Wednesday, February 1, 2012

Fixing Knitting Mistakes WITHOUT Unravelling The Project!

So I know I said that my next blog post would feature the mittens, all finished up and pretty-like. It turns out that this is not entirely the truth, the whole truth, and nothing but the truth.

The mittens are indeed finished-- or rather, the knitting is done. I still have yet to sew up the sides of Mitten Number Two, and tie in the ends on both One and Two, so their World Wide Web debut will have to wait.

However, I *do* have something to blog about before that time comes... and it *does* have to do with the mittens!

You see, I figured out a way to fix a mistake in my knitting... WITHOUT RIPPING OUT THE ENTIRE PROJECT.

You see, the mittens knit up flat, and I made the careless mistake of purling a stitch when I was supposed to knit it. This caused a bump in the stockinette stitch section of the project. It's clearly visible in this enlarged photo, highlighted just for you:

Now, Standard Knitters' Protocol (SKP for short) says that you have to rip out ALL THE STITCHES until you reach the mistake, then start your knitting all over again. This is called "frogging" or "tinking", but it's better known as a PAIN IN THE @$$. I was also unfortunately at a point in the project where this was not an option-- I had already sewn up the thumbs, and would have had to literally cut the work in order to get to it. My Google-Fu did not yield anything that could help me deal with this issue. I know that I am not the only knitter to ever have this problem, but boy, did I feel alone in my plight!

And THAT, my dear readers, is when I had an epiphany.

I knew I could use a crochet hook to pull dropped stitches back onto the needle.

So all I had to do was (purposefully!) drop ALL the stitches in one column, back to my original mistake.


So here's how it works. You will need your knitting project, and a crochet hook that is large enough to "latch" onto your yarn. Any hook will do; my cheap-o metallic H/8/5.0 mm was what I used for my double-stranded worsted weight project. I recommend that you do this type of fix BETWEEN two rows, so you don't lose your place in your pattern, and that you do this while looking at the "right" side of the work so you can make sure it looks the way it should.

(DISCLAIMER: This probably won't work if there are lots of yarn-overs in the column, and will be much harder to do if you were decreasing stitches. However, as long as all the stitches are knit or purl you will be absolutely fine! This tutorial shows you how to fix a single error in stockinette stitch fabric; if you are trying to fix reverse-stockinette, turn the project so the "wrong side" faces up, and follow the steps from *that* perspective.)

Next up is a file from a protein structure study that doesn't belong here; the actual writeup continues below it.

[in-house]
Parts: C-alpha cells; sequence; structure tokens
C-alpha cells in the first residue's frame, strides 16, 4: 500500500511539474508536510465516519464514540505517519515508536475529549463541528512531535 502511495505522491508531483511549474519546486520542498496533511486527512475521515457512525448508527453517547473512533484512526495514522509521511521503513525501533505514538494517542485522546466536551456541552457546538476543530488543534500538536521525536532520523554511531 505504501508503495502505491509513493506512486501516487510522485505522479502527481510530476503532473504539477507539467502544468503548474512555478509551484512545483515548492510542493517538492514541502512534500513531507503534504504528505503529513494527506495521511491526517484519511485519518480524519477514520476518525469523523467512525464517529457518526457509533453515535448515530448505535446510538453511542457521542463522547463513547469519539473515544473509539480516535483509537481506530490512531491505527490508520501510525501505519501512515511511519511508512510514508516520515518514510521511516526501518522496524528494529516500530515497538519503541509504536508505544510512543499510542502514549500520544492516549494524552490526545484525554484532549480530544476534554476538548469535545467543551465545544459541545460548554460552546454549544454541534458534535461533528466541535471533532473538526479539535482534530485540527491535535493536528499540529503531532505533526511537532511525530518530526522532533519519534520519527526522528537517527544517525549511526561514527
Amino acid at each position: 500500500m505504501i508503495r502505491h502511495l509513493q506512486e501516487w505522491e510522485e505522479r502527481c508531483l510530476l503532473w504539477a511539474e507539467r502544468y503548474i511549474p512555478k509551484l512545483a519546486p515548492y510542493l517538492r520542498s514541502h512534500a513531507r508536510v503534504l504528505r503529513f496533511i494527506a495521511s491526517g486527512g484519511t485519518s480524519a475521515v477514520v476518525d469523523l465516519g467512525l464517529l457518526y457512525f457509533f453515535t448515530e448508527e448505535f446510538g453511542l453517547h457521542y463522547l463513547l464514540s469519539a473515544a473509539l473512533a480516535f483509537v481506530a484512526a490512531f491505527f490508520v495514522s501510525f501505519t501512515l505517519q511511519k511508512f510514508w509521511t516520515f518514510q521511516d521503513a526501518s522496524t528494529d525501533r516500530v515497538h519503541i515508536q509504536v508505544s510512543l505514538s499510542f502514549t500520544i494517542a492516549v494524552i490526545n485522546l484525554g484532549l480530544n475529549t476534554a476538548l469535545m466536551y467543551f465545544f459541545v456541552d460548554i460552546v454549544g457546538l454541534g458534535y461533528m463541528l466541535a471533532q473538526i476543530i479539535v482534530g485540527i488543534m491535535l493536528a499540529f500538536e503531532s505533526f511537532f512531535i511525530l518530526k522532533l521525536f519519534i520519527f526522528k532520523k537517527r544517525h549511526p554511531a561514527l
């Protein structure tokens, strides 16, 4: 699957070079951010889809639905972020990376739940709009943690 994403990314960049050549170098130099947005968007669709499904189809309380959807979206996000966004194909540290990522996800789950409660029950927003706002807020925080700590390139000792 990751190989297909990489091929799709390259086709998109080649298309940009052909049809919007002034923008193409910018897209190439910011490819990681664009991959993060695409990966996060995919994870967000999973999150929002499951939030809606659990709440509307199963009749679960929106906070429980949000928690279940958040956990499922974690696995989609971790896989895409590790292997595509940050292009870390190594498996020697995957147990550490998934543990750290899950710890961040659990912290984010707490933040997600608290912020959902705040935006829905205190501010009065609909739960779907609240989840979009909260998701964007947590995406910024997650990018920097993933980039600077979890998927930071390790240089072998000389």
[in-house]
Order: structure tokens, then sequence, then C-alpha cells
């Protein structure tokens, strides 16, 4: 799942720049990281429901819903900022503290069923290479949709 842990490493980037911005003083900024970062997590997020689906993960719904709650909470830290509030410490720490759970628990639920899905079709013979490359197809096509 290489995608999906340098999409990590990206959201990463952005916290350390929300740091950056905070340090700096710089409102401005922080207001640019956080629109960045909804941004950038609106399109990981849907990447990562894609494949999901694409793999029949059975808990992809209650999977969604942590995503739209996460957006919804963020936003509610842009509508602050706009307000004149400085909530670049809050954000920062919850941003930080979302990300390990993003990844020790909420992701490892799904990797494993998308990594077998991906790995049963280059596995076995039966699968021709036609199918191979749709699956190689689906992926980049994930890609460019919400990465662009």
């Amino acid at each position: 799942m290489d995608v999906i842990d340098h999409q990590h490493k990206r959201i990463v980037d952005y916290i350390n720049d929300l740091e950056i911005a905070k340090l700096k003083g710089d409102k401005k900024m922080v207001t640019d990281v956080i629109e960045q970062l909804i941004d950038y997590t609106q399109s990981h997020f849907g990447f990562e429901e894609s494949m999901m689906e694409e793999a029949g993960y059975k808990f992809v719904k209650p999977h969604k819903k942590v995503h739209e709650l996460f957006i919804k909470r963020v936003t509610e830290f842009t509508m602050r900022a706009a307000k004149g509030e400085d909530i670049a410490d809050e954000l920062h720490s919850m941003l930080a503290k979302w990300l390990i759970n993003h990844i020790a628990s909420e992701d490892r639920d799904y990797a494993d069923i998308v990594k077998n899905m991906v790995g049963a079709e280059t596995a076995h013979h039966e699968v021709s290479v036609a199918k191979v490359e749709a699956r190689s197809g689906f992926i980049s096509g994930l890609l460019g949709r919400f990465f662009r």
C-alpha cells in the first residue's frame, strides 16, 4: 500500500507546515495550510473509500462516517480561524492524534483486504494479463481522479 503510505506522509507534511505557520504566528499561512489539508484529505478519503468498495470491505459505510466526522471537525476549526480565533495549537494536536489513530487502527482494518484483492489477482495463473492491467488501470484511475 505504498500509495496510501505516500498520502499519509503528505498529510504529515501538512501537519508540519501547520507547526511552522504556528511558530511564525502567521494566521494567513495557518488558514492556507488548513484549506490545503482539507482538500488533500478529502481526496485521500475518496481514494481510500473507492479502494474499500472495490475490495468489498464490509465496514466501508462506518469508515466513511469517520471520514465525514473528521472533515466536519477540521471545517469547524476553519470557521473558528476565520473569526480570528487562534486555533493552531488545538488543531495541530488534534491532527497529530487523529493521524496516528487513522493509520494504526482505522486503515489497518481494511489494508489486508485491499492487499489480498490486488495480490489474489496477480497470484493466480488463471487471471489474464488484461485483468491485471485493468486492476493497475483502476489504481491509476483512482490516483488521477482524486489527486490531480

STEP ONE~ Identify the "problem stitch" in a "seek and destroy" mission. Have no mercy, and execute it as an example to the others.   ...Or, alternatively, just look at your work and figure out exactly where you made the mistake. I have to warn you, though-- while this second method is infinitely more effective in producing finished projects, it is much less fun.

STEP TWO~ Follow the stitch "column" up to determine which stitch you will need to mess around with in your current row. Slip all the stitches that come before this stitch onto the other needle. Carefully drop the problematic stitch from the needle, making sure that the stitches that come after it do not "follow the leader". It should look something like the photo below-- the problem stitch in my project can be seen just above my thumb.

STEP THREE~ Using your finger, or a crochet hook, pull the loop out of the top stitch, essentially un-doing your work. Do this for all the stitches in the column, until you have pulled out the problematic stitch. Your work should look like the photo below; notice the unraveled column of stitches, and the loop positioned at the bottom of the photo.

STEP FOUR~ Set up your knitting so the "right side" is facing up. Put your crochet hook through the loop, away from you.

STEP FIVE~ "Grab" the next loose strand in the crook of the crochet hook.

STEP SIX~ Pull the loose yarn strand (the one you "grabbed" in step five) through the loop underneath it.

As you go along, you will need to "tug" on each stitch using your crochet hook. This way, the stitches won't be too "big" when compared to the surrounding stitches! If you look carefully on my example below, you can just barely notice a difference between the Franken-Knitting and the work I did before~ but keep in mind that things like this are much more noticeable when you are the one who is doing the work on it!:

STEP SEVEN~ Repeat the process, taking great care not to skip any threads or attach multiple threads/rows together, as that will alter the appearance of your project! You will eventually end up with no more threads left to connect-- it will look like the photo below. Notice my final loop, underneath my index finger!

STEP EIGHT~  Slip the loop onto either needle, creating the "new" stitch for your current row. I chose to put it on the left one, as you can see below, but really, you can put it on either side!

STEP NINE~ Slip/slide the displaced stitches back to the original needle. Congratulations, you have successfully completed the operation, and saved not only your knitting, but hours of work! <3

Now that I've posted about this... spread the love to all your knitter friends! We no longer must suffer in silence, catching our tears in the unraveled yarn of our past. Comment, and let me know if this technique helps you or one of your friends!


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